The Gift in the Plain Brown Wrapper

The Gift in the Plain Brown Wrapper

From Chicken Soup for the Soul: Thanks Mom

The Gift in the Plain Brown Wrapper

At fourteen you don’t need sickness or death for tragedy.
~Jessamyn West

The ad jumped out at me from the pages of the teen magazine that had arrived in our mailbox that very afternoon. And suddenly, I knew I needed a fuller bust for the summer—just like the swimsuit-clad blonde in the ad proclaimed. From the looks of her, her wish for a fuller bust had already come true. All because of the fabulous Mark Eden bust developer.

I had a year’s worth of teen magazines stacked on my bookshelf—all of them filled with similar ads. Next to the magazines was a coffee can that held the meager amount of money I’d managed to save from babysitting and my weekly allowance. Not nearly enough to order a Mark Eden. Glancing at myself in the full-length mirror that hung on the back of my bedroom door, I sighed. Fourteen years old, stick-skinny, and still wearing a training bra. If anyone in the world needed a bust developer, it was me. But I knew there was no way my mother was going to advance me the money to buy one.

“You know times are tough right now for your dad and me,” she’d said when, months earlier, I’d tentatively broached the subject. “We can’t afford to throw money away on something as silly as a bust developer. And besides, honey, that thing can’t possibly work. It’s nothing but a gimmick.” She planted a kiss on my cheek. “You’re perfect just the way you are.”

“You’re wrong, Mom!” I wanted to shout. “It worked for Jan. She’s been wearing a size 36C ever since she started using her Mark Eden! And you’re wrong about me being perfect. I’m not. I’m flat as a pancake.”

Jan was my best friend. Last year, she’d saved up enough to buy a Mark Eden by skipping school lunch every day for weeks and pocketing the money. I was with her when she filled out the order form and was at her house the day the package finally arrived. With trembling hands, she tore open the plain brown wrapper to reveal a pink plastic clamshell-like device held together with a heavy-duty spring designed to provide resistance. Included in the package was a booklet describing in detail eight separate exercises that would soon result in a breathtaking bust line.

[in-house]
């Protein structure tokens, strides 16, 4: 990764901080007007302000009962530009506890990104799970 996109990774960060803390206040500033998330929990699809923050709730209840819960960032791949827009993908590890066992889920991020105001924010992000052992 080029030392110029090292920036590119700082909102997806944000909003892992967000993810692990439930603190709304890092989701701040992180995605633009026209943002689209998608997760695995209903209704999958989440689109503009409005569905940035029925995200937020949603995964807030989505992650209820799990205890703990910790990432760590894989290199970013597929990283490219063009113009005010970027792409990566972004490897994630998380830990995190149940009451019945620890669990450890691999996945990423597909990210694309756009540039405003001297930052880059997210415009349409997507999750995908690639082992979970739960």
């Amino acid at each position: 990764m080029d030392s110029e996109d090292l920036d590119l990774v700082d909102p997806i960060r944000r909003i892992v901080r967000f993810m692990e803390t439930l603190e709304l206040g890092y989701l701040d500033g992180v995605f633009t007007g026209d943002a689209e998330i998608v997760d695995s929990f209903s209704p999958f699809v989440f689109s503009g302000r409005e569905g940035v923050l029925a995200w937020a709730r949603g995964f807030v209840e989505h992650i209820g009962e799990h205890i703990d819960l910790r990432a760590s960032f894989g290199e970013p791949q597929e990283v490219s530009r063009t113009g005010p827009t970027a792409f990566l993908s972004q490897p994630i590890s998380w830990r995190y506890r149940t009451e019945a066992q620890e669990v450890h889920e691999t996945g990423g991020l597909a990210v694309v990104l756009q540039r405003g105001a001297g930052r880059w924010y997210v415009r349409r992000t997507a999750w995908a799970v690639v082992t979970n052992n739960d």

It wasn’t long before Jan’s body really was transformed. She and I credited her thrice-daily workouts with the Mark Eden, accompanied always by the mantra WE MUST, WE MUST, WE MUST INCREASE OUR BUST. Never mind that during that time, puberty hit Jan full force. Never mind that she quit the basketball team and gained ten pounds. Never mind that her grandma, her mom, and both older sisters were well-endowed.

Jan was a 36C because of the Mark Eden and we both knew it.

I, on the other hand, seemed destined to have a boyish figure for the rest of my life. Who could blame me for gazing longingly at the Mark Eden ad every time a new magazine arrived in the mail? And wishing that, just in case my mom changed her mind about it being a gimmick, Christmas and my December 29th birthday weren’t several months away.

So imagine my surprise when I arrived home from school one day in late spring to find a package in a plain brown wrapper, addressed to me, in the middle of my bed. With trembling hands, I tore it open. Inside was a pink plastic clamshell-like device and a booklet describing in detail eight exercises that would guarantee me new curves in practically no time at all.

I snatched it up and ran out of the bedroom. “Mom!” I hollered. “Where are you, Mom?” I found her in the backyard taking laundry down from the clothesline. “Look what I found in my room!” I said, waving the Mark Eden at her.

“Well, my goodness,” Mom said, trying her best to act surprised and knowing full well that neither of us was fooled. “I wonder where in the world this came from?”

I laughed and hugged her tight. “It’s the best present I ever got.”

Forty years later, it’s hard to imagine the stick-skinny girl whose reflection stared back at me from the full-length mirror in my bedroom. My mother is dead and gone now. My own two daughters are—thank goodness—so accepting of their own bodies that, growing up, they never once asked for a Mark Eden bust developer. Not that they’d likely ever heard of one. Because in 1981, amid allegations of mail fraud, the Mark Eden disappeared from the market.

But it will never disappear from my memory. Nor will the image of my mother standing beneath the clothesline in our backyard holding a pink plastic clamshell-like device at chest level, and squeezing with all her might. Say it with me, honey, she told me. WE MUST, WE MUST, WE MUST INCREASE OUR BUST.

Thanks, Mom.

~Jennie Ivey

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